What began as a simple idea for a book about ocean and plastic pollution grew seriously sidetracked. In the process of researching this issue, it became very clear that ocean pollution is intricately connected to the rivers, land, and air that generously shed their pollutants into the ocean. It’s estimated that 70 to 80 percent of the ocean’s plastic pollution comes from fresh water sources. And a mountain of evidence indicates that freshwater pollution, including drinking water that originates from rivers and aquifers, is stored in reservoirs, or is even captured as rainfall, is a much more acute problem than most people realize. It appears that there may not be any bodies of water at all that do not have plastic/toxic pollution issues, some obviously worse than others. This then accounts for the inclusion of a chapter on fresh water pollution which expanded to a chapter on potential water shortages and water wars. While some of this country is drowning in water, other parts are parched. This is true worldwide also.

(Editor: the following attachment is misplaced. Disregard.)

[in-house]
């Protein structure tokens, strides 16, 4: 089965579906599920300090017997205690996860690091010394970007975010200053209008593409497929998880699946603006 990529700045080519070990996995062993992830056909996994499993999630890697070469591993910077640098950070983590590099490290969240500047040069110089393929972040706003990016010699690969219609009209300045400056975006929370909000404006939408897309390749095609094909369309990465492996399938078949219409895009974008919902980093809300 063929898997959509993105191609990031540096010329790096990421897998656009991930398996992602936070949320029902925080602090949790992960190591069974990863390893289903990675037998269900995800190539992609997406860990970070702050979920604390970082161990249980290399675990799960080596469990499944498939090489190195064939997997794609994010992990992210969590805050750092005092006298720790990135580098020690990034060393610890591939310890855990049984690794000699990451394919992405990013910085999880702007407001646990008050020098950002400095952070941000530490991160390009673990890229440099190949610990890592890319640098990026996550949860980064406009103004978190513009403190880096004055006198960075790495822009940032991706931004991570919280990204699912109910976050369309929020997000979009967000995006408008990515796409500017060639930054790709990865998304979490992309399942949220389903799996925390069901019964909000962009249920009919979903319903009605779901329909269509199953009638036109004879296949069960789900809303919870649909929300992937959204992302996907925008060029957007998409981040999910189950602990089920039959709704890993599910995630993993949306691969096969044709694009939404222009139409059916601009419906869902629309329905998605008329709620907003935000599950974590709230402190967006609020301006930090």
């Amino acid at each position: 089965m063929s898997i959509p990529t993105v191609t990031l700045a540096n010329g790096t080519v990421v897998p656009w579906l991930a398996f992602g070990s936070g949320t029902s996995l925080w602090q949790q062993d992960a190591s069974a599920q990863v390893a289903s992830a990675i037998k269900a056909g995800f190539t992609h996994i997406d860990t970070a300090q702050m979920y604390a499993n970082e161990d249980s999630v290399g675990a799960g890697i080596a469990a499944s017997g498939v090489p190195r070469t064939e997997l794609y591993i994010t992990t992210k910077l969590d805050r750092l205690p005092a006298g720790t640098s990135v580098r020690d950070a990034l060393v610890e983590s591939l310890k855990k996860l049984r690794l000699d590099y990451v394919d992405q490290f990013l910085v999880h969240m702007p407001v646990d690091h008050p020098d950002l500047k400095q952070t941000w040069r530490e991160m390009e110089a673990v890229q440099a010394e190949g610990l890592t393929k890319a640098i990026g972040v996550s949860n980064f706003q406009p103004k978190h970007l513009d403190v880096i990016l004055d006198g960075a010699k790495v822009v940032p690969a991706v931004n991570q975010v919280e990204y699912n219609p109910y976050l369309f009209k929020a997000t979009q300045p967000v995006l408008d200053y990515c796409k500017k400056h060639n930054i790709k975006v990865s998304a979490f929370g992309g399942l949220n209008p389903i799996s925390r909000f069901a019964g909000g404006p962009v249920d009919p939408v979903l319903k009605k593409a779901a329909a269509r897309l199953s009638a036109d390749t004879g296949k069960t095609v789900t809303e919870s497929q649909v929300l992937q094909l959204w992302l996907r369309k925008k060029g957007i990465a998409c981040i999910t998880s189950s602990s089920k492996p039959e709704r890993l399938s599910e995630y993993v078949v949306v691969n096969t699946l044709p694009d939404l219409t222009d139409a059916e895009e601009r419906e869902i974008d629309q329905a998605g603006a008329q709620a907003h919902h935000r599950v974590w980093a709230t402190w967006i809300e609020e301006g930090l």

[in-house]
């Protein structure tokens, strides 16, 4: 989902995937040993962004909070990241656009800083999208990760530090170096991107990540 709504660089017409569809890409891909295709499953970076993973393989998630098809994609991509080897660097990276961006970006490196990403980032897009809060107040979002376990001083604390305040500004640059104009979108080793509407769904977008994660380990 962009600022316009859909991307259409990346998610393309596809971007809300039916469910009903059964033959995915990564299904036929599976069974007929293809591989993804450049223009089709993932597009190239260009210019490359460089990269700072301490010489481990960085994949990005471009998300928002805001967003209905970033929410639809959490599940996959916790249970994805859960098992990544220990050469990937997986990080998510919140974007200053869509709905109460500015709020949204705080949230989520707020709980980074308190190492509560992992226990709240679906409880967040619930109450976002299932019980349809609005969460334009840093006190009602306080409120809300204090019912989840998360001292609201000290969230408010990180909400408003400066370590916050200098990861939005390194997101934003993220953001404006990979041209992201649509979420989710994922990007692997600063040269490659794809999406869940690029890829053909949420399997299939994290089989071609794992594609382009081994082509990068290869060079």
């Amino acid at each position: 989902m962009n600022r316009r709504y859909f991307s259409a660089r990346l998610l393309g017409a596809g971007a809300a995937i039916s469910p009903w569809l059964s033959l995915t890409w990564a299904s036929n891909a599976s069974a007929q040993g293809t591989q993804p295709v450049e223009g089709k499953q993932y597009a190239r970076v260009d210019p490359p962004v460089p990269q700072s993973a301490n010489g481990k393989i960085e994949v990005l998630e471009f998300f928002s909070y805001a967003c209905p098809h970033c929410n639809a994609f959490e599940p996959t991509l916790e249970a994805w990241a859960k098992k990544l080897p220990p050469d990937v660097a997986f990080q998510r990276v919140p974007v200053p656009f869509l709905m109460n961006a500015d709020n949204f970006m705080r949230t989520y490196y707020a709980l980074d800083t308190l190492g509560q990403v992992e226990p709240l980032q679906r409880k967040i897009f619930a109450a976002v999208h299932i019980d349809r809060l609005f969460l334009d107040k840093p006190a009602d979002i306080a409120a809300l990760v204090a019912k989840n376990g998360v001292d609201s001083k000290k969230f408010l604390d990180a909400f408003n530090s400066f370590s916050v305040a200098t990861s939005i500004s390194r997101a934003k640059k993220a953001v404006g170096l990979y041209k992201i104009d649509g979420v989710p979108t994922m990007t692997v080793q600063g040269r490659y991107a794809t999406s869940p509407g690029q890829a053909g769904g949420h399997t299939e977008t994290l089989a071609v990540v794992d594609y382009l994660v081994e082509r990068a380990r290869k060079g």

Plastic pollution, both land and ocean, offered an invitation to take a closer look at the promise and disappointment of recycling. What can we do with the plastic we’re drowning in? Several possibilities are presented, but nothing yet seems to be a sure thing, although there is hope despite endless controversy on the subject.

And how can one write about ocean plastic pollution without including many people’s favorite mammal – the whale. In late 2018 a dead whale washed ashore. One can pretty much name any country where this happened, as whales have been turning up dead in what seems record numbers around the world. The necropsy revealed the whale had ingested 114 plastic bags along with flip flops, plastic cups, and other plastic debris. This shocking occurrence should have been enough to rouse the public’s ire and the plastic producers’ repentance for their prolific adulteration of the earth with their product, but it didn’t. It’s horrifying to consider the possibility that this whale represents the norm, not the exception. This, of course, brings up the dismaying situation of Washington State’s beloved Southern Resident Pod of orcas who, in addition to suffering from malnutrition, like orcas worldwide are also filled with toxins generated by PCBs and other products dumped years ago (and some fairly recently).